Having a marketing blog allows you to communicate directly with prospects, customers, vendors, suppliers and the like.
Unlike a website, a blog is easy to self-publish and in many ways can be used as a regular website. You can post articles, news releases, photos, video, audio, calendars of events, photo galleries and more.
Yes, you can use a regular website to do the same things but with a regular website you’ll need to know a bit of HTML and be able to use an FTP program to upload your changes to your web hosting server. Are you glazing over already? Not to worry. This is where blogging can help you focus on your content and messaging without getting bogged down in the process itself.
BUILDING A BETTER MOUSETRAP
A marketing blog, or any blog for that matter, allows you to login directly through the front page of the blog which sends you to a dashboard that has word processing-style controls. You’ll recognize the usual formatting conventions such as “B” for bold, flush left, flush right, insert image, etc.
But what blogging offers, that websites really can’t, is the automatic generation of RSS feeds and the ability for readers to add comments (if you want them to).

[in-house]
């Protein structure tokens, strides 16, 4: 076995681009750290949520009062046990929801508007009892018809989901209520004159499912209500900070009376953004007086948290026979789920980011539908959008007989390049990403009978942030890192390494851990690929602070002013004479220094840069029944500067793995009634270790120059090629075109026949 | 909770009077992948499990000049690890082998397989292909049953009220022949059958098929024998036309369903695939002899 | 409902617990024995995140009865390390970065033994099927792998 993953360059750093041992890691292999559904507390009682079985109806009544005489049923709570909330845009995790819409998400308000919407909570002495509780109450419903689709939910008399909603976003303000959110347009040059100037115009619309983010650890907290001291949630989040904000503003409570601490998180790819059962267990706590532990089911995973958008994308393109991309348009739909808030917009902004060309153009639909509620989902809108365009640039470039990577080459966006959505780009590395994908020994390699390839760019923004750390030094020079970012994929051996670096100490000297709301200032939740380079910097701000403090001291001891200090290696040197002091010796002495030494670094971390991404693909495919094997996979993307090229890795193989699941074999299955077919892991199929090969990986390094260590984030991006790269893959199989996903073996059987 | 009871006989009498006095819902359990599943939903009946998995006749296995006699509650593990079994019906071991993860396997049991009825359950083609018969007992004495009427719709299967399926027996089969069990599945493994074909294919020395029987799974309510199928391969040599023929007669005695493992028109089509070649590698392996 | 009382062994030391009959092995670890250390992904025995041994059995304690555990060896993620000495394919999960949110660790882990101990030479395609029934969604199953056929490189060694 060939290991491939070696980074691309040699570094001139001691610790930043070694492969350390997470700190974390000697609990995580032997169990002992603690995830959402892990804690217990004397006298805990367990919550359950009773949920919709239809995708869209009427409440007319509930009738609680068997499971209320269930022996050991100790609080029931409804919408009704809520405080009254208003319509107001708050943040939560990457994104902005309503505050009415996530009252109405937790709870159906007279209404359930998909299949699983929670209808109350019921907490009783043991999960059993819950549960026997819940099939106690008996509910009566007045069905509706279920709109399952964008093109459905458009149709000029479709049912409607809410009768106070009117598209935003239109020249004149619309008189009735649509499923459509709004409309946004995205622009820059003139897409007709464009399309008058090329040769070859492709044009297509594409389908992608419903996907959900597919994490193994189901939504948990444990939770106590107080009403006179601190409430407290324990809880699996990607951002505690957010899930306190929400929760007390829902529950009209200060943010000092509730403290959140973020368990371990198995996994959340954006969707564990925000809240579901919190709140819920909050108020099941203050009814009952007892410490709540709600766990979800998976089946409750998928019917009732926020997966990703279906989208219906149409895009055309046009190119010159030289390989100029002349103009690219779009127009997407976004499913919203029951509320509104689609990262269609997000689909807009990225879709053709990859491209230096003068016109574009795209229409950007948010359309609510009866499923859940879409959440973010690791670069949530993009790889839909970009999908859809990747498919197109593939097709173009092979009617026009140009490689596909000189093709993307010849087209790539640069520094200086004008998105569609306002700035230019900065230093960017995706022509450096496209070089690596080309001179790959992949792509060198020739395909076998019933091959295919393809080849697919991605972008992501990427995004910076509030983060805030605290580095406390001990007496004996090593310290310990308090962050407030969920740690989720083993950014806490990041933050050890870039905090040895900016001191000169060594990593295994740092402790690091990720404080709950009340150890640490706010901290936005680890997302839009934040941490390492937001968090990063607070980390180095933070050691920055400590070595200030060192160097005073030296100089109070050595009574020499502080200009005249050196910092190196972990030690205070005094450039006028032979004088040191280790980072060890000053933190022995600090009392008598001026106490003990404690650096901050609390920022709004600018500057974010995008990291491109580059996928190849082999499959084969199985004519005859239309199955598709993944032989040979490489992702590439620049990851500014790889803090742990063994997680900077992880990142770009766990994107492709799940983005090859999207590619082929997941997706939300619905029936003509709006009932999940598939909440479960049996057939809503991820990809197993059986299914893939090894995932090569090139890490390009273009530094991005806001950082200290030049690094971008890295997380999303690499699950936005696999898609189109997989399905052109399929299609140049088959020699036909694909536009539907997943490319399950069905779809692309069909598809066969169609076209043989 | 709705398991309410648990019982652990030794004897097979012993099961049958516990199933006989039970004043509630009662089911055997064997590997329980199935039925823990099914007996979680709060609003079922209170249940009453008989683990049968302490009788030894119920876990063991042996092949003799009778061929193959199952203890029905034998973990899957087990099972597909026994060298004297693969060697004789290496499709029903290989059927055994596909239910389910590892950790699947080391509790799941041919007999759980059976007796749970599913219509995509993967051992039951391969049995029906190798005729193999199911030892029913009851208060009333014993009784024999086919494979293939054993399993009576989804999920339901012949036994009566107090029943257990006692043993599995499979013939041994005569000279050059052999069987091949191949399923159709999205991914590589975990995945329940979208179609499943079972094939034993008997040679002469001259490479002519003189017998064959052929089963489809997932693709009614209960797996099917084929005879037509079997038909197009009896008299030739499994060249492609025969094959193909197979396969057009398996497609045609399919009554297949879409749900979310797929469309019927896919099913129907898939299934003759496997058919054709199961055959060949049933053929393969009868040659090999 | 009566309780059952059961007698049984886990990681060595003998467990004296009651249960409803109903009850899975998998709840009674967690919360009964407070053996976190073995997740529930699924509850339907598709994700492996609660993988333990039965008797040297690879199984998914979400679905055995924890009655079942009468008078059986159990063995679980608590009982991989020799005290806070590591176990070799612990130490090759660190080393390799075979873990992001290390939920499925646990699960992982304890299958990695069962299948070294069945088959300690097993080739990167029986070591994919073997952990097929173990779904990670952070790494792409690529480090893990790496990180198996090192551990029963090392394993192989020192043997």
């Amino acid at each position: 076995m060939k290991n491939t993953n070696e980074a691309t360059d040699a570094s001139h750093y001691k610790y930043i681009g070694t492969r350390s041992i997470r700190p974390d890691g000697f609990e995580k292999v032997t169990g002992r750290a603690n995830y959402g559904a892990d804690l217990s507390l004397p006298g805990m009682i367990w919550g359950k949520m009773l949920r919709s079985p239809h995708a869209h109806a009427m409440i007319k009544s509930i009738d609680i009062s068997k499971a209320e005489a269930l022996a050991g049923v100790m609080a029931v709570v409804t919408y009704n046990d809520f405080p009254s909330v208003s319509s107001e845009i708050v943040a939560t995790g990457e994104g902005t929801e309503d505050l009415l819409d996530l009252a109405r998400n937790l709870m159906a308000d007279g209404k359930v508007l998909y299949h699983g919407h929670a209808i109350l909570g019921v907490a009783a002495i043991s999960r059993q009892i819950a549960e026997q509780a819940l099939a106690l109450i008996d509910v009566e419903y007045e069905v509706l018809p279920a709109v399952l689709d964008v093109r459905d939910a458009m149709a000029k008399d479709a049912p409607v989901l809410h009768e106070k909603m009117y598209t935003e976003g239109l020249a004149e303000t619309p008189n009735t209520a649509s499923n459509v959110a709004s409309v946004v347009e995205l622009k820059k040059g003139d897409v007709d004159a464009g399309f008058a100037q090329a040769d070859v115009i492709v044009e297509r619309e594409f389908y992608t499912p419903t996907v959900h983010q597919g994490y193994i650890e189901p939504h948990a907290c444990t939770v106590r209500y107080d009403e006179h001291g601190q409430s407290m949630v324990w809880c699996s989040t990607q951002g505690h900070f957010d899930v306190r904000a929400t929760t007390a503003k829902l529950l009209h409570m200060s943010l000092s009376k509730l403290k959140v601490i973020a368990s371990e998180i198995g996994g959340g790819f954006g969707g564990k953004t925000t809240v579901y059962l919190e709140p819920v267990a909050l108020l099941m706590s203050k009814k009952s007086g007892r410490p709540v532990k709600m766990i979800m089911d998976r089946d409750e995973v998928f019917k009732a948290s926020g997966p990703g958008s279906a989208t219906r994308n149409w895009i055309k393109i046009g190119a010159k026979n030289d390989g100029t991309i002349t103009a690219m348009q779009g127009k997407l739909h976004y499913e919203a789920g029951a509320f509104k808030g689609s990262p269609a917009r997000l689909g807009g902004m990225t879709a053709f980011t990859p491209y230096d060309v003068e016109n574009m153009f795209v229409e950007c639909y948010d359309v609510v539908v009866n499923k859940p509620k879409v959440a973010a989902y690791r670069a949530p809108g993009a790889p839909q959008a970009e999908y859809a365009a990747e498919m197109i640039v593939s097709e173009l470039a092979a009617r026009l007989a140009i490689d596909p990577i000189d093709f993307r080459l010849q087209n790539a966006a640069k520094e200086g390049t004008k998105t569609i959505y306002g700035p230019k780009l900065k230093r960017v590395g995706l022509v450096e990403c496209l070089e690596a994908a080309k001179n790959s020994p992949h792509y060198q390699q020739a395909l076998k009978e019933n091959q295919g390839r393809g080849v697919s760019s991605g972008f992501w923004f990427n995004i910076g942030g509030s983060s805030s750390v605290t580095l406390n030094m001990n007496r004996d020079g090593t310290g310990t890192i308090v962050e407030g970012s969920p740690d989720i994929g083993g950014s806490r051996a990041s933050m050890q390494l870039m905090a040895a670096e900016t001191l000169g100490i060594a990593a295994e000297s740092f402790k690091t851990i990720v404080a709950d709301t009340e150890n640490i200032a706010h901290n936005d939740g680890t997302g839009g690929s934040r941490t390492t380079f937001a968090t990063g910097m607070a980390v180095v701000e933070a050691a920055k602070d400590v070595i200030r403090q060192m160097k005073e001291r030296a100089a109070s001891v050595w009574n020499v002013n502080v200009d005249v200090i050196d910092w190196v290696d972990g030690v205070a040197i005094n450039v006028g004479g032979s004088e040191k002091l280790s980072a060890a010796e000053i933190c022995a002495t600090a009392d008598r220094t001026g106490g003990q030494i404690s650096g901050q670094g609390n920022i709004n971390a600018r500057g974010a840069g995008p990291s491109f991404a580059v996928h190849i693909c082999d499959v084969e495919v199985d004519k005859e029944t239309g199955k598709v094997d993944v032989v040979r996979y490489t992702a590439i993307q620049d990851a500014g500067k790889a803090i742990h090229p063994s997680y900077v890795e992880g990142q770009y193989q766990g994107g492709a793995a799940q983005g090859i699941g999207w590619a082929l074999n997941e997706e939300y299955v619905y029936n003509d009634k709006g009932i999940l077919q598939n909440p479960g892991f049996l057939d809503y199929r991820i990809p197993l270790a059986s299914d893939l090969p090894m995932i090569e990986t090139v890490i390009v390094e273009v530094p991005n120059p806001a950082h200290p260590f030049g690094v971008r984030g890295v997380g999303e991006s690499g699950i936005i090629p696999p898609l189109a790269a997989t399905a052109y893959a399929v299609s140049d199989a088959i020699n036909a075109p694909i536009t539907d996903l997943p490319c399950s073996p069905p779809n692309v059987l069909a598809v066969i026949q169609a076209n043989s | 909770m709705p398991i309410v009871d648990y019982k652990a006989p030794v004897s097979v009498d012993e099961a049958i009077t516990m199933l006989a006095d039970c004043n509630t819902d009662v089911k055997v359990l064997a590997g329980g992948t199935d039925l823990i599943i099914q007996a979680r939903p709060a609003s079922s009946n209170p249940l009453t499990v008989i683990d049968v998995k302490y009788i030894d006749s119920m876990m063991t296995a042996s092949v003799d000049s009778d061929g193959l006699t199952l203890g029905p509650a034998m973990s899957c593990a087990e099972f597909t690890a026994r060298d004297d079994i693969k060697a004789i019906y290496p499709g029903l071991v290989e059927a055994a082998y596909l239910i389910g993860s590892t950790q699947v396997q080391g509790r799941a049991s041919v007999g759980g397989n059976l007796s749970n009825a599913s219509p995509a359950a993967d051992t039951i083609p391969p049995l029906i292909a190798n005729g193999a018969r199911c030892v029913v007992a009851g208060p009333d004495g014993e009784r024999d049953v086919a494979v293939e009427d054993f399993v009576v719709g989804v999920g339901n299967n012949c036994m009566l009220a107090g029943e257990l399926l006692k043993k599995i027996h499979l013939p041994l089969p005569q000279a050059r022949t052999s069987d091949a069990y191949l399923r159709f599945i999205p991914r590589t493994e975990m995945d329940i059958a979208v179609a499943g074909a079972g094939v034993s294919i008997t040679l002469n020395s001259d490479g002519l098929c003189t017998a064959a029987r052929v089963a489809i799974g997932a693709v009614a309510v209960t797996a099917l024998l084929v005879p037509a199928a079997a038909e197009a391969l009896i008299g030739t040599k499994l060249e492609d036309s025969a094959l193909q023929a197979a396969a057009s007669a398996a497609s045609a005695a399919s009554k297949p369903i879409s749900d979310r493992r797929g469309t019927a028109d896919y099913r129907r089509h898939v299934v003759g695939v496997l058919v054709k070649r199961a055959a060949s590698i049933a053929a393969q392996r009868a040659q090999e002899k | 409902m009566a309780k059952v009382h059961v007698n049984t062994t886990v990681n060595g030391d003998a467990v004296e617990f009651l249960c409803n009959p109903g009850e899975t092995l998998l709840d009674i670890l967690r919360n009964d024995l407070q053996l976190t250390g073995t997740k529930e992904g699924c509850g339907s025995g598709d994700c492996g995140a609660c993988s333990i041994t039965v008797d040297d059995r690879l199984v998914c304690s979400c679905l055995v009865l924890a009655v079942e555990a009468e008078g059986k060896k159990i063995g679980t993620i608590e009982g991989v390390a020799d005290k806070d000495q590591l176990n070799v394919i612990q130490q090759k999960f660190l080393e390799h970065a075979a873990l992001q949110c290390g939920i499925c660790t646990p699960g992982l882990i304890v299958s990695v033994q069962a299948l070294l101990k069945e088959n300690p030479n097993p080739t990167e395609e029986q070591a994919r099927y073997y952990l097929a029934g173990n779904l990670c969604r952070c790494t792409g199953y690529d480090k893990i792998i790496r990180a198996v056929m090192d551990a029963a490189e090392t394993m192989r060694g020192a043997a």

Now, you may not know or care what an RSS feed is (stands for Real Simple Syndication) but trust me, the fact that your blog automatically sends out updated info through the RSS feed that’s simply built into every blog (it’s really what makes a blog a blog in my opinion) is huge. Here’s why…
More and more sites import blog feeds into their content pages. Take a site like LinkedIn, for instance. Once you have your blog up and running, you can simply import your blog’s RSS feed into your LinkedIn profile. Or your LinkedIn Group. Or your Facebook page. Or your personal Google or Yahoo news page. And so can others and that’s the real payoff.
If someone likes what you’re saying on your blog, with one click of a button, they can subscribe to your blog and whenever you update it, your new content gets sent directly to the subscriber through some type of RSS reader. Sites like My Yahoo! and iGoogle are just two basic examples of personalized news readers that allow you to subscribe to these RSS feeds.
The point is, even if you don’t subscribe to other blogs (which you should but that’s a different article for a different time), those who want to and know how to do it, will. And that’s a good thing!
Sending your messages to subscribers who want to learn more about you is akin to your own little broadcasting network. Blogging is at the heart of what the term Web 2.0 is all about. It’s about people publishing content, sharing that content, linking to that content, commenting on that content and virally manipulating and aggragating that content. Publishing a blog will create opportunities for your content to appear on other websites and show up on popular bookmarking sites like Technorati. Blogging also creates a reason to tweet, using Twitter, But that, too, is a whole other story for another day.
Bottom line: blogging represents a clear and effective way to communicate your messages while giving your readers built in tools to help them, and you, spread it far and wide.